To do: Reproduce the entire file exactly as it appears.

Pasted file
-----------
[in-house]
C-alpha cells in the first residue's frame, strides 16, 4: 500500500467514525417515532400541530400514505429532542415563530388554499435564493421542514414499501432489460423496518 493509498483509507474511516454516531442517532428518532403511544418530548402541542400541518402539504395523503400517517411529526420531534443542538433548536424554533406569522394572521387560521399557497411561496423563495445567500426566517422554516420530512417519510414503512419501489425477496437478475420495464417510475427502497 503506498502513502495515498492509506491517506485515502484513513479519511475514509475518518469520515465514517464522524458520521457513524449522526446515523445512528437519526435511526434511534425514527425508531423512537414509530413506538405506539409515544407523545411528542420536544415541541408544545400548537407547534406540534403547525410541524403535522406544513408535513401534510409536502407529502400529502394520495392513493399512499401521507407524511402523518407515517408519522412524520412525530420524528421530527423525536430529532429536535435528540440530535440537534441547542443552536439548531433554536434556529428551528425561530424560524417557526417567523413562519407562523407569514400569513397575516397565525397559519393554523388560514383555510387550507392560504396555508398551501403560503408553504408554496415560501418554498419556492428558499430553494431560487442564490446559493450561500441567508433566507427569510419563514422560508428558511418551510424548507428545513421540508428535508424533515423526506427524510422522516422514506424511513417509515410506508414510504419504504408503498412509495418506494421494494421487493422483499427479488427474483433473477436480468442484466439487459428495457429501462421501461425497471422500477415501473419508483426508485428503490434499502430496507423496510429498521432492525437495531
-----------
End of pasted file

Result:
[in-house]
C-alpha cells in the first residue's frame, strides 16, 4: 500500500467514525417515532400541530400514505429532542415563530388554499435564493421542514414499501432489460423496518 493509498483509507474511516454516531442517532428518532403511544418530548402541542400541518402539504395523503400517517411529526420531534443542538433548536424554533406569522394572521387560521399557497411561496423563495445567500426566517422554516420530512417519510414503512419501489425477496437478475420495464417510475427502497 503506498502513502495515498492509506491517506485515502484513513479519511475514509475518518469520515465514517464522524458520521457513524449522526446515523445512528437519526435511526434511534425514527425508531423512537414509530413506538405506539409515544407523545411528542420536544415541541408544545400548537407547534406540534403547525410541524403535522406544513408535513401534510409536502407529502400529502394520495392513493399512499401521507407524511402523518407515517408519522412524520412525530420524528421530527423525536430529532429536535435528540440530535440537534441547542443552536439548531433554536434556529428551528425561530424560524417557526417567523413562519407562523407569514400569513397575516397565525397559519393554523388560514383555510387550507392560504396555508398551501403560503408553504408554496415560501418554498419556492428558499430553494431560487442564490446559493450561500441567508433566507427569510419563514422560508428558511418551510424548507428545513421540508428535508424533515423526506427524510422522516422514506424511513417509515410506508414510504419504504408503498412509495418506494421494494421487493422483499427479488427474483433473477436480468442484466439487459428495457429501462421501461425497471422500477415501473419508483426508485428503490434499502430496507423496510429498521432492525437495531